Researchers Found Green Tea Improves Gut Health And Blood Sugar

According to a study published in Current Developments in Nutrition on June 14, green tea may lower blood sugar levels and improve gut health.

The researchers at Ohio State University studied 40 participants who consumed five cups of green tea daily for 28 days by eating green tea extract gummies. The Mayo Clinic reported 19 healthy participants, while 21 had metabolic syndrome, a cluster of conditions including high blood pressure, high blood sugar, excess belly fat, and abnormal cholesterol levels.

They received either green tea extract or a placebo for 28 days but didn’t know which one they got. Participants ate low-polyphenol foods during green tea and placebo periods to control for the potential benefits of other foods that could replace the green tea extract.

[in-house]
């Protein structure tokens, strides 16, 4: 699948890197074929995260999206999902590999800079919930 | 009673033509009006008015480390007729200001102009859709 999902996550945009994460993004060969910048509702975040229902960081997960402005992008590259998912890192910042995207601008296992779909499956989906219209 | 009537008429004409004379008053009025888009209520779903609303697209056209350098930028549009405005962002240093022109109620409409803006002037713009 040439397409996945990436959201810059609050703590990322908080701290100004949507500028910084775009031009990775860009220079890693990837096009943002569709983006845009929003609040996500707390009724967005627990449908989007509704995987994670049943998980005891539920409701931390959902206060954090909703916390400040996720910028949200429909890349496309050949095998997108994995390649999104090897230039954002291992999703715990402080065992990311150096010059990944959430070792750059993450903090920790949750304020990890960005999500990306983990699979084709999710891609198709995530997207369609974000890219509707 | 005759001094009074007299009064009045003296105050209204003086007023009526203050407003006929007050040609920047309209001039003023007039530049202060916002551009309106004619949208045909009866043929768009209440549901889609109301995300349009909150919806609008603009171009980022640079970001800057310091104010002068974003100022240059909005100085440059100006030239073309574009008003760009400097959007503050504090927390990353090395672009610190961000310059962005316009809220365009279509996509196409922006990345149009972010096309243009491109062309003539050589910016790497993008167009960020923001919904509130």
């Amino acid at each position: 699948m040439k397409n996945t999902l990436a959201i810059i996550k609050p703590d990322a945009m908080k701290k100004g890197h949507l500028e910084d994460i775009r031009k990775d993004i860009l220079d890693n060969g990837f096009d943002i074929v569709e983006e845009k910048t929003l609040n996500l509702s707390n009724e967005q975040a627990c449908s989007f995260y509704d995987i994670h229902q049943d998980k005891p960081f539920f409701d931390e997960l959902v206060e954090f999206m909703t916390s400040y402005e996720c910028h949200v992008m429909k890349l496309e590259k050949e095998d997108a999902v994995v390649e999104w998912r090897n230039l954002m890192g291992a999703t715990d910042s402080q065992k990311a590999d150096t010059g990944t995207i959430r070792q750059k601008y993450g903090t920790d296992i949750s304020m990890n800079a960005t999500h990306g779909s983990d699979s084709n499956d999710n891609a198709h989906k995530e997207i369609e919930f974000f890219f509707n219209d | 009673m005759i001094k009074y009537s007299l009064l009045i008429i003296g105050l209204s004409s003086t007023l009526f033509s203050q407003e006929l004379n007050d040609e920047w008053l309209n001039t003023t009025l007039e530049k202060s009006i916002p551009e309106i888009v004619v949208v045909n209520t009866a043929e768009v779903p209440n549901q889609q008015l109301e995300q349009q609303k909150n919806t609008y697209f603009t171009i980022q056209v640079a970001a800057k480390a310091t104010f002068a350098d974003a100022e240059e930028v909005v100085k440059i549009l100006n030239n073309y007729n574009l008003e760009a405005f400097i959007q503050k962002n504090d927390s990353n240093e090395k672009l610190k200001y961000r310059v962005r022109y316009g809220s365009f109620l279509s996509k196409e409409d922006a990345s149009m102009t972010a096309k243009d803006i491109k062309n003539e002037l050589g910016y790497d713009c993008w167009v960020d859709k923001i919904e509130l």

More than a third of Americans suffer from metabolic syndrome, which increases their risk for type 2 diabetes, heart disease, and stroke.

Blood sugar levels, gut inflammation, and gut permeability were decreased in participants with and without metabolic syndrome by green tea extract. The Cleveland Clinic defines gut permeability as the ability of the intestines to absorb water and nutrients.

Researchers believe green tea’s anti-inflammatory chemicals, catechins, can boost gut health and help control blood sugar. The findings are particularly promising for people with metabolic syndrome since inflammation and high blood sugar levels are contributing factors.

Dr. Joanna Hodges, a study coauthor, told Insider that future studies should determine the amount of green tea extract that is most beneficial without adverse effects. Additionally, more research is needed to determine whether green tea extract can benefit other intestinal conditions, such as inflammatory bowel disease.